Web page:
KNH chief executive officer Lily Koros has put 48 others, alongside postgraduate students and interns, on notice, saying they should immediately resume work or face a similar fate.
By failing to report to their duty stations, Ms Koros said, the health workers risk dismissal, eviction from hospital quarters and other “administrative action deemed necessary”.
Kenyatta National Hospital (KNH) fired 12 medical officers in January for deserting of their workstations by taking part in the ongoing strike.
The 12 include leaders of the Kenya Medical Practitioners, Pharmacists and Dentists Union.
Disciplinary procedures were currently being instituted against the 48 doctors.
Ms Koros told journalists: “Following their strike notice on November 14, 2016, KNH on December 3, 2016 wrote a memo advising its doctors against taking part in the industrial action by KMPDU because there was no existing dispute between KNH doctors and the management”.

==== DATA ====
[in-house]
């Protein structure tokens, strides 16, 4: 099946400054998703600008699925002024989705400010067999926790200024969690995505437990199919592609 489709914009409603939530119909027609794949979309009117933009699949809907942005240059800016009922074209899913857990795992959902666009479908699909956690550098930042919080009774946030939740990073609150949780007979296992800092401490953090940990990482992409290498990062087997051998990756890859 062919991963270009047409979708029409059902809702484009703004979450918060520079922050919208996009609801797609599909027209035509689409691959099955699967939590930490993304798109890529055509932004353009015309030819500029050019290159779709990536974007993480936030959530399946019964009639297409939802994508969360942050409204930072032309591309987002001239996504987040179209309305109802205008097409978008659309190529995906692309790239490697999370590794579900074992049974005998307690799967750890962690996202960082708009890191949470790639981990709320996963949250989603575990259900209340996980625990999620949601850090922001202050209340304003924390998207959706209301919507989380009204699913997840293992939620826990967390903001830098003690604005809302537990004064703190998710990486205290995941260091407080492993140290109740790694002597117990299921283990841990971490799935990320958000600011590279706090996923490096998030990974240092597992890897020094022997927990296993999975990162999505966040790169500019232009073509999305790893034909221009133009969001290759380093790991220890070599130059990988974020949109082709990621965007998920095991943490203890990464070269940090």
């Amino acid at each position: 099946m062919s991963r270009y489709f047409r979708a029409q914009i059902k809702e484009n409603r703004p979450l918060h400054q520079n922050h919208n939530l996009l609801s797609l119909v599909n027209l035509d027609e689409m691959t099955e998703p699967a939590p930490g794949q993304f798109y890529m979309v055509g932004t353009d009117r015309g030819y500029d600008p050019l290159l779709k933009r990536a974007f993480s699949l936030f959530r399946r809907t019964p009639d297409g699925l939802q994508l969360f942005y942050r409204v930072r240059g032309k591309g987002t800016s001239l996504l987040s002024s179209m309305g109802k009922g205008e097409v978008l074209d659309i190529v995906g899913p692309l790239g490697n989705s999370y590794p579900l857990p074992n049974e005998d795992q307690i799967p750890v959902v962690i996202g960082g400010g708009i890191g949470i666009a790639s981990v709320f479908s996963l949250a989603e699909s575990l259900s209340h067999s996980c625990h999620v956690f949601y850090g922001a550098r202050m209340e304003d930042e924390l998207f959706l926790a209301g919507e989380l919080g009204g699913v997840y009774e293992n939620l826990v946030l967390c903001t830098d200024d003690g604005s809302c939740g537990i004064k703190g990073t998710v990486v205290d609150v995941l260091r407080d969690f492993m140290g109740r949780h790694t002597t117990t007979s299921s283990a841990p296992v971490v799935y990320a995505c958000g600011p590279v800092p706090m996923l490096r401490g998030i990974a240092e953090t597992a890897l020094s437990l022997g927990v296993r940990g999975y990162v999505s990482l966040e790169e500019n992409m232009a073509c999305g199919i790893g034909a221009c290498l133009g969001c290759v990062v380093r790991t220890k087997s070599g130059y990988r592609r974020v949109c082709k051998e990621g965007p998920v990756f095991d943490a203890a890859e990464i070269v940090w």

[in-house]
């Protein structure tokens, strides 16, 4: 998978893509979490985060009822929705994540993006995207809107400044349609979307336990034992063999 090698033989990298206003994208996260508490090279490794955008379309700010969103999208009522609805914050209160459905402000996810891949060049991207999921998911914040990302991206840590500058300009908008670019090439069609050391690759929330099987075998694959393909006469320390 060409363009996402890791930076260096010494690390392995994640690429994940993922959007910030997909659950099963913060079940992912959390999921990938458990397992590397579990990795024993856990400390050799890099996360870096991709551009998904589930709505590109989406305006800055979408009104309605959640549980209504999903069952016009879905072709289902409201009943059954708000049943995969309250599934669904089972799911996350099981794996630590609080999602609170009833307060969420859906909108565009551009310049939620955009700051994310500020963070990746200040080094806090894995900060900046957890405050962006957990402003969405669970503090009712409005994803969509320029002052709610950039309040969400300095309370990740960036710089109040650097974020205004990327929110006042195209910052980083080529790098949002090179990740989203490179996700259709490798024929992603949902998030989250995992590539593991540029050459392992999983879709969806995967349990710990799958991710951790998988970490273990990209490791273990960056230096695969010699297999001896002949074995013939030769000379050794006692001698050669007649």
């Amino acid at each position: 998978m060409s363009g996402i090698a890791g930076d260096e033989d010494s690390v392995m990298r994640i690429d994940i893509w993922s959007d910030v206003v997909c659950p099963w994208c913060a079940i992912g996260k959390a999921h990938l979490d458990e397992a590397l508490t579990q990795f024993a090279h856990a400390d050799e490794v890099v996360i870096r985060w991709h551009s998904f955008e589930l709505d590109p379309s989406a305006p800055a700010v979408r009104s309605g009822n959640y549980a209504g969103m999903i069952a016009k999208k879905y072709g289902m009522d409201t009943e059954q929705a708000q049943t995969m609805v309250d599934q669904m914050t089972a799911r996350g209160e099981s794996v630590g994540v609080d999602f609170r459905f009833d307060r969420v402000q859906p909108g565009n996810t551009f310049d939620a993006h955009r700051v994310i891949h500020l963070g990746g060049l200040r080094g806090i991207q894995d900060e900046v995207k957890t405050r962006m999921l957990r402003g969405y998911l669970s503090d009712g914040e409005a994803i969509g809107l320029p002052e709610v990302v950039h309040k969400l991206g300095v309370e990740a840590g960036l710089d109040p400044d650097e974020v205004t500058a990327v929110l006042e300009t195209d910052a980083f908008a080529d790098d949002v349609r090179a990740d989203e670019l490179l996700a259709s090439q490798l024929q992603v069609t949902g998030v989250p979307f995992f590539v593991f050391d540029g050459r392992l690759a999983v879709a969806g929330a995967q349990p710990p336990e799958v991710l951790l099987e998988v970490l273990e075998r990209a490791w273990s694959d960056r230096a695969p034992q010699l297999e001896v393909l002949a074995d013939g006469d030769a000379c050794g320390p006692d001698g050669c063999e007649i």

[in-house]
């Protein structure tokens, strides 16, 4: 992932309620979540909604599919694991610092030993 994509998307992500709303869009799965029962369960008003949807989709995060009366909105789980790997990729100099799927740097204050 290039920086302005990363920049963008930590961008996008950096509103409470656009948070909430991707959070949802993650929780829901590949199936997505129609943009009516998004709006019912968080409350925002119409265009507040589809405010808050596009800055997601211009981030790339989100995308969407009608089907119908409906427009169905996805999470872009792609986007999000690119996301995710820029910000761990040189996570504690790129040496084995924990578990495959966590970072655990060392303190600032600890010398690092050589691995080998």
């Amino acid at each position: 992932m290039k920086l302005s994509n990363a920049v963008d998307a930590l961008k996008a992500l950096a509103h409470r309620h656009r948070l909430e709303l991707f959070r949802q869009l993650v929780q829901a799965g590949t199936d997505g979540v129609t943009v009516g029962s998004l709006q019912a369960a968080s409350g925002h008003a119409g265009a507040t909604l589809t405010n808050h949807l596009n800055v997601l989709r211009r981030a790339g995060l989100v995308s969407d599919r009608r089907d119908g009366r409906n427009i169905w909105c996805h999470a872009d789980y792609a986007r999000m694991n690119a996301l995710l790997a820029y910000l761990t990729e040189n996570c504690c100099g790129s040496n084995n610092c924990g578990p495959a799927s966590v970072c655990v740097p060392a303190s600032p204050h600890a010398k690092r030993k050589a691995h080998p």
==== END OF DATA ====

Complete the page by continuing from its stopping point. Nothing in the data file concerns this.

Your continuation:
She said the communiqué required that the doctors continue with their normal duties in their designated workstations.
“The KNH doctors were advised against the strike as it was illegal and unprotected under the law. The hospital commenced disciplinary action against those who defied the directive,” the chief executive said.